tle," the swine declined to come under this head, and rooted their way into desirable garden patches to the wrath and confusion of their owners, all persons at last, save innholders, being forbidden to keep more than ten of the obnoxious animals. Horses, also, broke loose at times, and Mr. Bradstreet was not the only one who suffered loss, one of the first tragedies in the little town, being a hand to hand fight, ending in a stabbing of one of the parties, both of whom belonged to good families and were but lightly judged in the trial which followed. They were by no means a peaceful community, and if the full truth be told, a week of colonial life would prove to hold almost as large a proportion of squabbles as any town record of to-day.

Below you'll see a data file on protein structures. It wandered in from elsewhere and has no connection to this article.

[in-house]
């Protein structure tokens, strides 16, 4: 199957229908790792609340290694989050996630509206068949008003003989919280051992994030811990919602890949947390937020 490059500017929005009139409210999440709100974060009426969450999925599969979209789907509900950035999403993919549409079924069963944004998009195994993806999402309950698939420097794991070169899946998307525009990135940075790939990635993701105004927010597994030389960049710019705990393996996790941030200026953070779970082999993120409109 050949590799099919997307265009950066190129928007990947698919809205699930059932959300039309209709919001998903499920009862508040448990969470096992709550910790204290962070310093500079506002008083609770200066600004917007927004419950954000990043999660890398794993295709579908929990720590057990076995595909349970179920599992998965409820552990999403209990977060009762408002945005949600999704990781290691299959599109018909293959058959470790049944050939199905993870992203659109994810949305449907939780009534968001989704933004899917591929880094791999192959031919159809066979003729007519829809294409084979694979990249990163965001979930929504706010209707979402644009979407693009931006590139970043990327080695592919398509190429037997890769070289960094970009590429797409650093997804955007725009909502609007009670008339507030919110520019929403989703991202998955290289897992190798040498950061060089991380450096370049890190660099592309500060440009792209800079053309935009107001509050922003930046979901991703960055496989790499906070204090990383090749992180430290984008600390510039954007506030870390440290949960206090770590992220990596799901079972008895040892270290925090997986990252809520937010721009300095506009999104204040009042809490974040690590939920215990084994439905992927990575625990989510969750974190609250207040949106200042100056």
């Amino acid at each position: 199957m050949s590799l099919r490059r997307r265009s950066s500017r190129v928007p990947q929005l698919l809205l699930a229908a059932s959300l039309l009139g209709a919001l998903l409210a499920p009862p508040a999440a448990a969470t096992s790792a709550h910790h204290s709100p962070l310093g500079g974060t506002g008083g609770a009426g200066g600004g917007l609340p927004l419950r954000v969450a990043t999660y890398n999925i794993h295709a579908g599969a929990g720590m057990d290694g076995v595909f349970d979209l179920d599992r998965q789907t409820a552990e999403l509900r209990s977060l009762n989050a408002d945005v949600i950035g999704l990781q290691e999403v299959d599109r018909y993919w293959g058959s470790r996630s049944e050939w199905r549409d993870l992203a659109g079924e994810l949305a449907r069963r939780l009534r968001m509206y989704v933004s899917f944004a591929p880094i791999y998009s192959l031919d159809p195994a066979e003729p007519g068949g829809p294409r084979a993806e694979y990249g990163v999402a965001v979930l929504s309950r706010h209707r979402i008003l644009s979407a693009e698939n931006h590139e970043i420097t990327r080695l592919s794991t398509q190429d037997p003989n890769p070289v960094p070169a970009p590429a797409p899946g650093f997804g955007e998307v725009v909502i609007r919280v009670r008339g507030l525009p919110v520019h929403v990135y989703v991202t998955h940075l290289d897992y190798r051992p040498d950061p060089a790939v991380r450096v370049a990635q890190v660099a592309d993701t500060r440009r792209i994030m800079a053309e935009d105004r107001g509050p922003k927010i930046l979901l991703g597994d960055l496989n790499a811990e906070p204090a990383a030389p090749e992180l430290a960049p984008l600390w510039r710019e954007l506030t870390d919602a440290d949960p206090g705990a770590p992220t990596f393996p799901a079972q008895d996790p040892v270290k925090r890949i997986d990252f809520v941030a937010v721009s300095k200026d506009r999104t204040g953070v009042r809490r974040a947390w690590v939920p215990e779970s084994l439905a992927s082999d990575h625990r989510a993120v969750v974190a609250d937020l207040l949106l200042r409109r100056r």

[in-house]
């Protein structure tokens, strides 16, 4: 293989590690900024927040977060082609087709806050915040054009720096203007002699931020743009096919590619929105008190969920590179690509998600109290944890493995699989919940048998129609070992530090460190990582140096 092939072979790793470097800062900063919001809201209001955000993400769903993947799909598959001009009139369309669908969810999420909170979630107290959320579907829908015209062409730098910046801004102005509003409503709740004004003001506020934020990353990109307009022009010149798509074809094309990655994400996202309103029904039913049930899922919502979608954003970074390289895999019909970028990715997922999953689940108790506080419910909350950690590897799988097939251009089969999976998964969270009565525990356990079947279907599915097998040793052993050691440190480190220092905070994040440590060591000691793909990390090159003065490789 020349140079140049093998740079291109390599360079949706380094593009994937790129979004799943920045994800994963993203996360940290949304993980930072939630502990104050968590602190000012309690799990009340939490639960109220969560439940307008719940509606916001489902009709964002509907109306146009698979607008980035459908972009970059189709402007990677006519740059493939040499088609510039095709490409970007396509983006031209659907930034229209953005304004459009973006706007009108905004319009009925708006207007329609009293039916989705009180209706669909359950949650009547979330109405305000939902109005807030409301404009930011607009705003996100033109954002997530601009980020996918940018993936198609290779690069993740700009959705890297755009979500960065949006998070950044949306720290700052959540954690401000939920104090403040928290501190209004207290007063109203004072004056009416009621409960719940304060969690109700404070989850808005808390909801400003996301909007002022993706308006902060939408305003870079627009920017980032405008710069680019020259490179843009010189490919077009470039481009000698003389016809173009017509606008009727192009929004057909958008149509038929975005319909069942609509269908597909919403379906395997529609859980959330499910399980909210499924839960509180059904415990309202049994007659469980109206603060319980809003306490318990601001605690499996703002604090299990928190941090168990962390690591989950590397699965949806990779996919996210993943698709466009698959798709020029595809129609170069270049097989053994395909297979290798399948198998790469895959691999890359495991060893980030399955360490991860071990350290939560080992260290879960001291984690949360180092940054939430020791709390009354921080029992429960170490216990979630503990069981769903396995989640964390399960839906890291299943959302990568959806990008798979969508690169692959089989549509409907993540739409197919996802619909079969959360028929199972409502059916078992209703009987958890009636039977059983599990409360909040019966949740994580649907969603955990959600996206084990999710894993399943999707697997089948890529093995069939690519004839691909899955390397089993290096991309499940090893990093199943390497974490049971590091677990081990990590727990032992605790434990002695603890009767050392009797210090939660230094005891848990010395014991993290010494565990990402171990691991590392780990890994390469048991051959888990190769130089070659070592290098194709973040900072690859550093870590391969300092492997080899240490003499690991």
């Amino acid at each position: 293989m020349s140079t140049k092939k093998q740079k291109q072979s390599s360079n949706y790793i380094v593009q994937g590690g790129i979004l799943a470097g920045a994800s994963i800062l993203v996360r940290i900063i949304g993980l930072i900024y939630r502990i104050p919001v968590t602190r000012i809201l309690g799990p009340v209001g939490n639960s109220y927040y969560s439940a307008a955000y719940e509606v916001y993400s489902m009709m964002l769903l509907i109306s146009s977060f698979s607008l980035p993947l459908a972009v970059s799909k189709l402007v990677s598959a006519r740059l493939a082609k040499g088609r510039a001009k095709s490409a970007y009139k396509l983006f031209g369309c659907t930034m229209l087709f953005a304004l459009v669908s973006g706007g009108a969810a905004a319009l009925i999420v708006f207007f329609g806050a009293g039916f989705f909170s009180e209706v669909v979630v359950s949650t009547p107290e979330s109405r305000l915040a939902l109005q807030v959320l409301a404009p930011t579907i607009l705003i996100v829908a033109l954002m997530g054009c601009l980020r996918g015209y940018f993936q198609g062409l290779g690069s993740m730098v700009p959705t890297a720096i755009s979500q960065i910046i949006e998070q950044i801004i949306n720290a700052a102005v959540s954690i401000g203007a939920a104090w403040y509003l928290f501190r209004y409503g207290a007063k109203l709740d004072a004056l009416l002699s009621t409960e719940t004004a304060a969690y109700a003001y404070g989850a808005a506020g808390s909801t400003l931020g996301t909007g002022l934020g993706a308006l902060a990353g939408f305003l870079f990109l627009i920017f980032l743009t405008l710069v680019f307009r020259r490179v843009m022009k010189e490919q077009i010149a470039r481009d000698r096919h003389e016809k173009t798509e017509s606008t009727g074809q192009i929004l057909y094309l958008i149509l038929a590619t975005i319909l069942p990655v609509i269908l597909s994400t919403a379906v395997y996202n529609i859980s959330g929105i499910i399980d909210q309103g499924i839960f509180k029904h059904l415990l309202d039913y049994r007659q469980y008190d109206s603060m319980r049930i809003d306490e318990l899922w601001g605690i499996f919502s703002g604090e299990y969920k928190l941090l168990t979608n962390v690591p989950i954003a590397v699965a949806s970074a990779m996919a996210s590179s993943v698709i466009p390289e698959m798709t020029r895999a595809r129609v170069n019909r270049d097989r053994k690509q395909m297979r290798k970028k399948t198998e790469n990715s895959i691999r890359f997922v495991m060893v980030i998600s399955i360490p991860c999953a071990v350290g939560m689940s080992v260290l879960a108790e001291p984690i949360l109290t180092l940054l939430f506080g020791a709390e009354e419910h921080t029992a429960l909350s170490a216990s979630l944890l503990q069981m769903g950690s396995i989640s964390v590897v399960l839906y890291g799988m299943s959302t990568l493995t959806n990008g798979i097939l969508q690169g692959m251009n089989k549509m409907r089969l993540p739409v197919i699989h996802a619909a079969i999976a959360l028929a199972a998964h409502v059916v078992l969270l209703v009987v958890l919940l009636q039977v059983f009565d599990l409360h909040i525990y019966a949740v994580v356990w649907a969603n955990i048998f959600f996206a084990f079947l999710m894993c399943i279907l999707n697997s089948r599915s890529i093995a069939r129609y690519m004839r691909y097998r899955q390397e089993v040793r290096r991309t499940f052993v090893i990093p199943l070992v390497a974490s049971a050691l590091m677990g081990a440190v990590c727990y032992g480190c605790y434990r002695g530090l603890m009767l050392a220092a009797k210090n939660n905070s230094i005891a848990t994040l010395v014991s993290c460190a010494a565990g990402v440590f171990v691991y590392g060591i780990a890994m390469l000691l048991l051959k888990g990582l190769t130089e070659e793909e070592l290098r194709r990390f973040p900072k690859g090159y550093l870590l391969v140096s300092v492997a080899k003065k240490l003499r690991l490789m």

The second one gives some difficulties connected with the marriage of Governor Bradstreet's daughter Mercy, which took place Oct. 31, 1672, but not till various high words had passed, and sufficient hard feeling been engendered to compel the preparing of the affidavit, which probably, whatever its effect may have been on the parents, did not touch the happiness of the young pair for whose respective rights they had debated.
"When Mr. Johnathan Wade of Ipswch came first to my house att Andovr in the | yeare 72, to make a motion of marriage betwixt his son Nathaniel and | my daughter Mercy hee freely of himself told mee what he would | give to his soñ vz. one halfe of his Farme att Mistick and one third p't of his | land in England when hee dyed, and that hee should have liberty to make | use of p't of the imp'ved and broken upp ground upon the sd Farme, till | hee could